• 2019-07
  • 2019-08
  • 2019-09
  • 2019-10
  • 2019-11
  • 2020-03
  • 2020-07
  • 2020-08
  • 2021-03
  • Mean br Variable br Number of br women br Sexual


    Number of
    Sexual activity Pleasure
    Number of
    Physical a
    Social c
    Bodily paina
    Pleasure: higher scores indicate more pleasure [range 0e18].
    Discomfort: higher scores indicate more discomfort [range 0e6].
    SF-36 [range 0e100, higher scores indicate better well-being]: a Physical health.
    b Overall representation of both physical and psychic/mental health. Both scales are bipolar. A median of Vitality and General Health implies absence of fatigue and no negative values of health in general, respectively.
    c Psychic/mental health, where Mental Health is a bipolar scale, mid-value implies absence of anxious/depressive symptoms or psychosocial impairment, 100 indicates best possible well-being.
    The EORTC QLQ-BRR26 has no published comparable data yet. The long-term results showed an expected group difference in ‘Disease treatment/surgery related symptoms’, as the primary cancer surgery often involves axillary dissection of different de-grees [27]. This subscale involves questions about numbness/ tingling in the arm/shoulder and fullness under the arm. Implant rupture/symptomatic leakage and Acarbose induced fibrosis (causing capsular contracture/deformity/pain) can occur long time after radiation [28]. Satisfaction with the reconstructed nipple was rated moderately clinically higher by women without cancer, possible also due to side-effects from radiotherapy in the other group [28,29].
    The sexuality-subscale in EORTC-BRR26 involves questions about body feeling less whole, loss of sexual attractiveness, at ease in intimate situations, role of breast as part of sexuality, and loss of pleasurable sensations to the breast. Women without cancer re-ported lower levels of problems on the sexuality-subscale than women with cancer. This result was mirrored in the SAQ-assessment, where women ‘with cancer reported a higher level of 'Discomfort’ than the other group. As women in both groups have gone through bilateral surgery, the surgical impact on sensation ought to cancel out each other in the comparison, and might not explain the significant difference between the groups. In addition, radiotherapy has not been shown to affect the recovery of sensation postmastectomy [30,31]. The higher level of sexual problems in the breast cancer group could be due to late effects of anti-cancer treatment and recommendations of avoiding hormone replace-ment therapy after bilateral prophylactic salpingo-oophorectomy,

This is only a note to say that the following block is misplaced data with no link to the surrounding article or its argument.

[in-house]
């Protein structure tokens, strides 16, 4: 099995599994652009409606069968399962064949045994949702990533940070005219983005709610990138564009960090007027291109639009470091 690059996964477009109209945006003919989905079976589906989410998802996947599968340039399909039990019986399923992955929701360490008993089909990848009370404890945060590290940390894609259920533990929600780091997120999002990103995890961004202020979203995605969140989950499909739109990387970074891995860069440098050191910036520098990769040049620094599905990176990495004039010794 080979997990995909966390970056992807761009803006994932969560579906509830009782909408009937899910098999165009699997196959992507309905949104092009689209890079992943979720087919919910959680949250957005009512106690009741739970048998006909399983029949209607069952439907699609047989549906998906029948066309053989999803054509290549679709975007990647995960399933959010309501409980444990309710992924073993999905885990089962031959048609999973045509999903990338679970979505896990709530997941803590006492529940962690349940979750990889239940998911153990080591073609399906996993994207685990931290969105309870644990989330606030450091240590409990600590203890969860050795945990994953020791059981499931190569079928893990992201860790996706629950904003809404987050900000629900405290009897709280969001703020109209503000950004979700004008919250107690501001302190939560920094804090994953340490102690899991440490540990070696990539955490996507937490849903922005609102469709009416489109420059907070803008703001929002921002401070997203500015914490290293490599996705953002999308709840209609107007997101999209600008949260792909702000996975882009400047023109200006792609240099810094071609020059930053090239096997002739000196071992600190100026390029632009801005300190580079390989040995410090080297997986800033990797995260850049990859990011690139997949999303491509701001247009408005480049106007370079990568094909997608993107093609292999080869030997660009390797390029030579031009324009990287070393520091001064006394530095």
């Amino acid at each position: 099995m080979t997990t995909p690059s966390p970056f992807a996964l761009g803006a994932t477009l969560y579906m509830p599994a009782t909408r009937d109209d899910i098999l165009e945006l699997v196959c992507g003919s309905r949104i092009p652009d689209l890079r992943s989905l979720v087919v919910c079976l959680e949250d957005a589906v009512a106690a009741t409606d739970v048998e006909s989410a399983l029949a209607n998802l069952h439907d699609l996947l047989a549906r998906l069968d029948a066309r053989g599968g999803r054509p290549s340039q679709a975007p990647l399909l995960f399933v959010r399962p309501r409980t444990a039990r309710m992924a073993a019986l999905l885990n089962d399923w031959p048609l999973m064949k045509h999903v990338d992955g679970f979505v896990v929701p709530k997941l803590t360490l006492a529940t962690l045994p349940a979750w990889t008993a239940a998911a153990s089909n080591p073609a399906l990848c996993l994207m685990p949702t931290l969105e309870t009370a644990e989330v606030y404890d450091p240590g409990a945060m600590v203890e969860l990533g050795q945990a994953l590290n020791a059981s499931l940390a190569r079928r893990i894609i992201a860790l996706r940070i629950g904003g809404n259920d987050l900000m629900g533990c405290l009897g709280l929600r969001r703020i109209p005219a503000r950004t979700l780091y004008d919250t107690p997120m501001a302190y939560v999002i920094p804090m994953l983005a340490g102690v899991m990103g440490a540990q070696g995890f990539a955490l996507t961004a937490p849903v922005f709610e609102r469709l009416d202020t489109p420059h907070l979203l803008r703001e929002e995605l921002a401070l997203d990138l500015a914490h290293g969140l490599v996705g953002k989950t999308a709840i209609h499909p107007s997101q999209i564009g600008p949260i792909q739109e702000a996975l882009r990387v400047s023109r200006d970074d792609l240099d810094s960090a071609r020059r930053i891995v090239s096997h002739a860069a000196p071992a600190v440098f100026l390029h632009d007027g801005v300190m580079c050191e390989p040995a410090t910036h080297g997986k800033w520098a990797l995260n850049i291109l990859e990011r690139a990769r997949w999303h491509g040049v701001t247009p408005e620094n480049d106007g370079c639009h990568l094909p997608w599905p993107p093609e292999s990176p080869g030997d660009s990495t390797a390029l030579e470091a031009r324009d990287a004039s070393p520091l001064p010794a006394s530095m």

which affects the vaginal mucosa and causes vaginal dryness [32e34]. More than 50% in both groups had undergone prophy-lactic salpingo-oophorectomy, where women without breast can-cer could use hormonal replacement therapy. This could explain the higher levels of sexual discomfort associated with intercourse among the cancer patients.
    The BIS results showed several problems appearing to persist many years post-RRM. A number of reconstructed women under-went several revision surgeries including replacement of implants. Some women also received autologous reconstruction after implant failure during the follow-up time. Approximately 70% of the women with cancer and 45e50% of the women without cancer reported sexual/physical attractiveness problems at the long-term follow-up. In addition, large proportions of women in both groups were dissatisfied with their scars at the long-term assess-ment, 62% of the women with cancer and 49% of the women without cancer. Other body image problems, such as feeling less feminine after the surgery, difficulties with seeing oneself naked, or body feeling less whole, were also relatively persistent. Problems with body image post-RRM have previously been reported [10e12,35,36]. However, this is the first study contributing with long-term prospective results, clinically significant for preoperative consultations. The items in the BIS questionnaire refer to ‘after the surgery’, thus exon is likely that Acarbose the women attribute these perceptions to RRM.
    The levels of HRQoL persisted from the one-year assessment to the long-term follow-up. HRQoL has been previously reported to not change from pre-RRM to one year post-RRM for women
    without previous breast cancer [9]. Similar results were obtained in our prospective two-year follow-up study of women with cancer who had complementary/contralateral RRM [8]. Thus, going through RRM does not seem to affect HRQoL. The decrease in ‘General health’ over time might be explained by aging.
    The strengths of this study includes the prospective design with baseline data previously collected one year after surgery, the robust response rates long time post-RRM, and the use of several validated questionnaires [37]. A limitation is the lack of clinical/demographic information about the non-responders. In addition, the number of responders at the one-year assessment was 164 women. Thus, only 107 women responded at both assessments. In order to make it possible for the reader to evaluate the correspondence between data from those who have responded only at one time point and from those who responded at both assessments, we have added data in the tables and figures for the questionnaires from all women responding at each time of assessment. The results should be interpreted with caution due to the small sample size, which is mirrored in the size of the confidence intervals.